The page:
The Sistan and Balucestan region is located in the south-east of Iran. The capital of the region is the city of Zahedan and the other main population centers are Iran Shahr, Chabahar, Khash, Zabol, Sarvaran and Nik Shahr.
This region has a type of desert climate. The oscillations of humidity, the presence of seasonal winds - famous with the names of 'the wind of one hundred and twenty days' and 'the seventh wind' or 'Gav-Kesh', 'pulls cows' - added to the atmospheric precipitation and the temperature difference in the 24 hours - with the exception of the temperate zones on the shores of the Sea of Oman - are the factors that all together have contributed to create particular climatic conditions, a characteristic fauna and flora and wonderful landscapes.
History and Culture
From the point of view of naturalistic peculiarities and history of human settlements, the region of Sistan and Balucestan is composed of two clearly distinct areas which, precisely, are: Sistan and Balucestan. Sistan In the distant past, the Sistan region along with those of Kabol, Rakhd and Kashmir were part of today's Pakistan and Afghanistan. As reported in the 'Vendidad', one of the five sections of the Avesta, the sacred book of Zoroaster, Sistan was the eleventh territory created by Ahura Mazda. In historical sources, Sistan is mentioned as a vast and prosperous country. The stories about the foundation of the cities of this region, as in most of the historical cities of Iran, have a background of truth and legend. The Sistan region is home to legendary legendary kings and heroes, such as Keyqobad, Keykavus and Rostam. The name of the region derives from that of the 'Saka' or 'Sciti', a population of Indo-European origin that around the year 128 a. C. conquered this area and occupied it. In the 23 year of the lunar ego, the Muslims arrived in this territory and, at the time of Moaviye, the inhabitants of the Sistan became entirely subjects of the Arabs. At that time Sistan was a prosperous and advanced region, so much so that it was home to great and glorious figures of scientists and scholars who increased the richness of the culture of this area of eastern Islam. Balucestan In the cave inscriptions of Bisutun from the time of Darius, today's Balucestan region which was called 'Maka', or 'Mika' or 'Makya' or 'the country of Miki', represented the fourteenth satrapy, while the Greek historians it was known as 'Gedrosia'. Instead, in the Sassanid period the region took the name of 'Kussan' ('Kushana'). All these names circulated in the pre-Islamic period and in the era when the Arabs conquered this area, it was called 'Makran'. In most of the historical sources mentioned in Sistan, the Balucestan region is also mentioned. Even the history of Balucestan, like that of Sistan, has roots that intertwine with mythology. Ferdousi, the great epic poet of Tus, in his 'Shahname' ('the Book of Kings') in the ranks of the army of Keykhosrou mentions the Beluci of which courage and loyalty are praised; in another passage of his work, he has described in rhyme the alliance and the union of the Beluci with the peoples of the region of Gilan in war against King Anushirvan.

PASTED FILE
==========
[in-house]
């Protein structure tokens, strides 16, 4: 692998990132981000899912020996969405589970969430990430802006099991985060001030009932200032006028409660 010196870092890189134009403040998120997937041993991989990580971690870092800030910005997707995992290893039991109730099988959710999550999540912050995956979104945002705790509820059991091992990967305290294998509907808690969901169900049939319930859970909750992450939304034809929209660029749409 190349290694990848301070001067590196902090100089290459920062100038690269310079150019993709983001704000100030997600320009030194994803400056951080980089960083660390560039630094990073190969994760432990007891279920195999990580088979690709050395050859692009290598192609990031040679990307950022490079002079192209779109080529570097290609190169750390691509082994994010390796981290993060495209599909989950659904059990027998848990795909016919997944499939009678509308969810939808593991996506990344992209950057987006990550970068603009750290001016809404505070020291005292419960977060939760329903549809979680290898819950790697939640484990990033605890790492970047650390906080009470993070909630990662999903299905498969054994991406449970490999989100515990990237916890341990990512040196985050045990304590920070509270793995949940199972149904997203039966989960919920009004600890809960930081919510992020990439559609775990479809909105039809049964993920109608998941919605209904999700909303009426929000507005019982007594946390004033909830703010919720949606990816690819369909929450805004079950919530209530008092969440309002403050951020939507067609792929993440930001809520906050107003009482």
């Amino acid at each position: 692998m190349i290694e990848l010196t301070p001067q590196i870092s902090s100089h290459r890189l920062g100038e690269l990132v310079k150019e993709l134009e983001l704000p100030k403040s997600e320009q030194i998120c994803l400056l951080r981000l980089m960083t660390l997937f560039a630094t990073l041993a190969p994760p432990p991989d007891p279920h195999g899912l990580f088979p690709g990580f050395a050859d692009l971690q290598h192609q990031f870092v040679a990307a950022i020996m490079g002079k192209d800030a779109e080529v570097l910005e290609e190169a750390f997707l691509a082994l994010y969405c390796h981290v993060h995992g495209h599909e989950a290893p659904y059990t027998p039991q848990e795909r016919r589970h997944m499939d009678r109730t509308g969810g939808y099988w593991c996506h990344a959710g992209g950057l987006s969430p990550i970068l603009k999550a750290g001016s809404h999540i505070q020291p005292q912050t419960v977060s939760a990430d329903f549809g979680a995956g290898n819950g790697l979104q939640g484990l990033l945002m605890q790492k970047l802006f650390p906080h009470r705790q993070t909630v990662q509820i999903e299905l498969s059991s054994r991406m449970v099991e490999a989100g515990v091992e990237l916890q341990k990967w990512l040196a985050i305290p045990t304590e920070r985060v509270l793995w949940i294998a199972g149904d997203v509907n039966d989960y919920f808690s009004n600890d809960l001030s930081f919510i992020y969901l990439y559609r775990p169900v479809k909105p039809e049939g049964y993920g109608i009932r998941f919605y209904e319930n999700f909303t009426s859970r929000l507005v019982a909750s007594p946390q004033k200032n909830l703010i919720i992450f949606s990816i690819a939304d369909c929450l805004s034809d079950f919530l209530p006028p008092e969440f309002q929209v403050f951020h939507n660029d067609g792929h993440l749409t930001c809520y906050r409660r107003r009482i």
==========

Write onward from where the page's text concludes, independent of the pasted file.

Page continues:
Suovenir and craftsmanship
The main handicrafts and souvenirs typical of this region are: rugs, rugs, kilims, embroidered fabrics, saddlebags made with pieces of rugs, soft wool fabrics, traditional fabrics embroidered with coins and buttons, raw silk fabrics, fabrics for nomad camps, Parivar-style embroidered fabrics, Siyah-style embroidered fabrics, earthenware and pottery objects, jewelery items and traditional beluci embroidered fabrics.
The local cuisine of the Sistan and Balucestan region is colorful and has a culinary culture linked to the way of life of the nomads and villagers. These traditional dishes are also popular in the city areas, and among the best known we can mention the following: Tanuri, Kashk-e Zabol, Oujizak, different types of fish (fish Dugh, fish broth and seafood dish ), Patrunag, Bat, Eshkane Gashniz, dates-based dish, Namak South fish, Kalle Jush, Konak, Shoude-o Deh, Mazak, Ab Vad, other different dishes called Vadap, Machude, Tabahak, Mashak, Hatanag Baqla, Anardane, aubergine-based dish, Jelou Ay Abi (Sabzag) and Sutlash.